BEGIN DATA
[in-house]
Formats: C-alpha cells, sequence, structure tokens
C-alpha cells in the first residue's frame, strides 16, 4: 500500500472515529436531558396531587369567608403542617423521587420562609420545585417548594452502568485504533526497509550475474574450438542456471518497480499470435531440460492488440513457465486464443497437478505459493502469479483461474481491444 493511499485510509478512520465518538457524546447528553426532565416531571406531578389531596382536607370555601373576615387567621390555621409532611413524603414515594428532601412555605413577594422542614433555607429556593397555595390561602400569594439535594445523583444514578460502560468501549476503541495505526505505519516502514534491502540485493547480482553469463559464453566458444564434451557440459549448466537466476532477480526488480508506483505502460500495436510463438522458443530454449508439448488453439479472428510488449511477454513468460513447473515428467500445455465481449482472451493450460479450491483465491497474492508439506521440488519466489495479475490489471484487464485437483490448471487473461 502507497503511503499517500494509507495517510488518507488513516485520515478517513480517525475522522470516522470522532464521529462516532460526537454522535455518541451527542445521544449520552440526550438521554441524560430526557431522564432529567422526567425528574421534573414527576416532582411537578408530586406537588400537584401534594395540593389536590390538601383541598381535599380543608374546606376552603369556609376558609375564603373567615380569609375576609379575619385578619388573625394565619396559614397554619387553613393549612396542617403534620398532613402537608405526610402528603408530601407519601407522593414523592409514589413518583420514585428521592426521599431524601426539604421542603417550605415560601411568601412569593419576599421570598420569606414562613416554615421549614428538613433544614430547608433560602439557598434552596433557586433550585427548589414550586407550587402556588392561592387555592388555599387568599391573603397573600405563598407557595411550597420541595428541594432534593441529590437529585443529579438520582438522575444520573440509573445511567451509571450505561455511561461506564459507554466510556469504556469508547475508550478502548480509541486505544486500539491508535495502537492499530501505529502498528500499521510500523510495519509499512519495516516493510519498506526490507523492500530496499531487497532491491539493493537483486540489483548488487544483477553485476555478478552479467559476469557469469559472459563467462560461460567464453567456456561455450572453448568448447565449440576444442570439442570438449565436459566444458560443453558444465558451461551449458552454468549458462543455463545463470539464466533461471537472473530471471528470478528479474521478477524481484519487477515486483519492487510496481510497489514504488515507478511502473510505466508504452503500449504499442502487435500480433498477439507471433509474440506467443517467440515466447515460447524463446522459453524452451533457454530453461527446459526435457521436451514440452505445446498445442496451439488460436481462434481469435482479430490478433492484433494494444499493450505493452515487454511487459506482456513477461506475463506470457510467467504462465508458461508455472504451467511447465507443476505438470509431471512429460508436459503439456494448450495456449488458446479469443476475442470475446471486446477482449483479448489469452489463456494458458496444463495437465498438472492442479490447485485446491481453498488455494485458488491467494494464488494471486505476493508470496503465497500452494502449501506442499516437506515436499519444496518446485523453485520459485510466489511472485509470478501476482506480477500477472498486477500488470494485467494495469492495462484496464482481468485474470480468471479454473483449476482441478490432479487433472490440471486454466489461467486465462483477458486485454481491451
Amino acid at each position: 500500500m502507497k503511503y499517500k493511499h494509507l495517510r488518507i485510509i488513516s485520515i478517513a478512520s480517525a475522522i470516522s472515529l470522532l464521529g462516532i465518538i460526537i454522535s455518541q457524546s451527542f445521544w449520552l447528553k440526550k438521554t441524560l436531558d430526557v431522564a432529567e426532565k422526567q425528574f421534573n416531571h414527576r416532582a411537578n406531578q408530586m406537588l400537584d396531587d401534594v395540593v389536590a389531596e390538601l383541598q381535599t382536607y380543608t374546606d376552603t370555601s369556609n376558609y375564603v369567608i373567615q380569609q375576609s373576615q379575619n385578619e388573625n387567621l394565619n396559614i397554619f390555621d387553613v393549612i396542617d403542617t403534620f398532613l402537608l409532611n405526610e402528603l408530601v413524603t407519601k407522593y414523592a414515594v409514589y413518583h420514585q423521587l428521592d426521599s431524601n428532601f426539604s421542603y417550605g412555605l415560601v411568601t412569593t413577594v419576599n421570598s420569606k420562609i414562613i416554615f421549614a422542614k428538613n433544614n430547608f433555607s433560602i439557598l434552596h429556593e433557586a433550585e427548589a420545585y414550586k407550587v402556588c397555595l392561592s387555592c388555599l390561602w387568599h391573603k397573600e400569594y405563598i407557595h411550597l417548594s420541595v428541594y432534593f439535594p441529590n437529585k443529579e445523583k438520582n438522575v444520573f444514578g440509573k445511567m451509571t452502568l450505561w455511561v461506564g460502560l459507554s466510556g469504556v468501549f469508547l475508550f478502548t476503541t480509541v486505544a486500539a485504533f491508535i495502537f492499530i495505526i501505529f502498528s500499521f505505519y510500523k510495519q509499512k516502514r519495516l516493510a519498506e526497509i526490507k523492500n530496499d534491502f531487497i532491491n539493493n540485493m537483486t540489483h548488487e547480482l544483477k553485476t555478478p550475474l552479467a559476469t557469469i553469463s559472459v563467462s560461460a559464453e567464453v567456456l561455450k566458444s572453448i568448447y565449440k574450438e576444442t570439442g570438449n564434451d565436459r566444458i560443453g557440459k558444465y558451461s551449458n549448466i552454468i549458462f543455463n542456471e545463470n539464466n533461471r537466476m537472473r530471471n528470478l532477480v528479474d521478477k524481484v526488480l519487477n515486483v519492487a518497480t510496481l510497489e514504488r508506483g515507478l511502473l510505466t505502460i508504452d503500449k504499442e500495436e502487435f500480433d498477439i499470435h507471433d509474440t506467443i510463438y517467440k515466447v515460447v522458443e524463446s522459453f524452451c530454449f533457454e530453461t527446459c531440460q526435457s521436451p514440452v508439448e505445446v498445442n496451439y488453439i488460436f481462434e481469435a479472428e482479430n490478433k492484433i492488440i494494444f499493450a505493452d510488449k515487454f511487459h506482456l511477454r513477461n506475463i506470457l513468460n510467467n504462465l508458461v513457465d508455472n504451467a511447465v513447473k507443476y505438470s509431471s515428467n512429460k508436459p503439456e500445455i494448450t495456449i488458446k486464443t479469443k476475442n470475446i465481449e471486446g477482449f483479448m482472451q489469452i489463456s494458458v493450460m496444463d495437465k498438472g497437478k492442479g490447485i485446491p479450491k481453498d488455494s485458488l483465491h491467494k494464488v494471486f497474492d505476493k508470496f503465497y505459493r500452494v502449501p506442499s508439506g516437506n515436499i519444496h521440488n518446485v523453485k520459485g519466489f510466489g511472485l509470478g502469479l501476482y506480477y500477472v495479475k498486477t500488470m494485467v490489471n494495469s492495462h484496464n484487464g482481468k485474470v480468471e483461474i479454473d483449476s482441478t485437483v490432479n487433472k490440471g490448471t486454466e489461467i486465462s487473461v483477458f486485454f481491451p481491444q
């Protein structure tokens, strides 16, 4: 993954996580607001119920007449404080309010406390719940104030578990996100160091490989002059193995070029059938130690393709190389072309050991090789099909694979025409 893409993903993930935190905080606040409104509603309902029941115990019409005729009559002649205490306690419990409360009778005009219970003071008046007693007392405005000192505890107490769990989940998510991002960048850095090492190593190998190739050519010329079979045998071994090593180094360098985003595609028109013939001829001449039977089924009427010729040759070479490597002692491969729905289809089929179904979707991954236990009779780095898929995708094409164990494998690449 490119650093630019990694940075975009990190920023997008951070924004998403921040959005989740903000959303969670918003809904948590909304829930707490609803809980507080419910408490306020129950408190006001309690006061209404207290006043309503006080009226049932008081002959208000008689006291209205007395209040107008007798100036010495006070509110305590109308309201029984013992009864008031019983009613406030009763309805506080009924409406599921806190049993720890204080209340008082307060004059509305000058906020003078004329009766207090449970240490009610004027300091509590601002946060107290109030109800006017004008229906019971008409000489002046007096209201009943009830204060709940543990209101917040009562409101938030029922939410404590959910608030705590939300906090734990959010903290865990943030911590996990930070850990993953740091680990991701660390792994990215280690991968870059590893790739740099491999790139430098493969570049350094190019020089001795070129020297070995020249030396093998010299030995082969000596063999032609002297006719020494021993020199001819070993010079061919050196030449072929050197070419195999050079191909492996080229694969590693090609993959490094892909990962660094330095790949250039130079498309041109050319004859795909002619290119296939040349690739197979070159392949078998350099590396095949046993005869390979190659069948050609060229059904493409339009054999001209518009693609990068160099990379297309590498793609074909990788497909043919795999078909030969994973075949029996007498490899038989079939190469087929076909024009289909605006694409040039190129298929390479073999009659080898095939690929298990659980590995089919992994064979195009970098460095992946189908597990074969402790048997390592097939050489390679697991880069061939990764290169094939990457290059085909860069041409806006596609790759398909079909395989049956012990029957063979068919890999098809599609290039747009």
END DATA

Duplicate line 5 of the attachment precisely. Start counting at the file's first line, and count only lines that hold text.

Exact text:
């Protein structure tokens, strides 16, 4: 993954996580607001119920007449404080309010406390719940104030578990996100160091490989002059193995070029059938130690393709190389072309050991090789099909694979025409 893409993903993930935190905080606040409104509603309902029941115990019409005729009559002649205490306690419990409360009778005009219970003071008046007693007392405005000192505890107490769990989940998510991002960048850095090492190593190998190739050519010329079979045998071994090593180094360098985003595609028109013939001829001449039977089924009427010729040759070479490597002692491969729905289809089929179904979707991954236990009779780095898929995708094409164990494998690449 490119650093630019990694940075975009990190920023997008951070924004998403921040959005989740903000959303969670918003809904948590909304829930707490609803809980507080419910408490306020129950408190006001309690006061209404207290006043309503006080009226049932008081002959208000008689006291209205007395209040107008007798100036010495006070509110305590109308309201029984013992009864008031019983009613406030009763309805506080009924409406599921806190049993720890204080209340008082307060004059509305000058906020003078004329009766207090449970240490009610004027300091509590601002946060107290109030109800006017004008229906019971008409000489002046007096209201009943009830204060709940543990209101917040009562409101938030029922939410404590959910608030705590939300906090734990959010903290865990943030911590996990930070850990993953740091680990991701660390792994990215280690991968870059590893790739740099491999790139430098493969570049350094190019020089001795070129020297070995020249030396093998010299030995082969000596063999032609002297006719020494021993020199001819070993010079061919050196030449072929050197070419195999050079191909492996080229694969590693090609993959490094892909990962660094330095790949250039130079498309041109050319004859795909002619290119296939040349690739197979070159392949078998350099590396095949046993005869390979190659069948050609060229059904493409339009054999001209518009693609990068160099990379297309590498793609074909990788497909043919795999078909030969994973075949029996007498490899038989079939190469087929076909024009289909605006694409040039190129298929390479073999009659080898095939690929298990659980590995089919992994064979195009970098460095992946189908597990074969402790048997390592097939050489390679697991880069061939990764290169094939990457290059085909860069041409806006596609790759398909079909395989049956012990029957063979068919890999098809599609290039747009």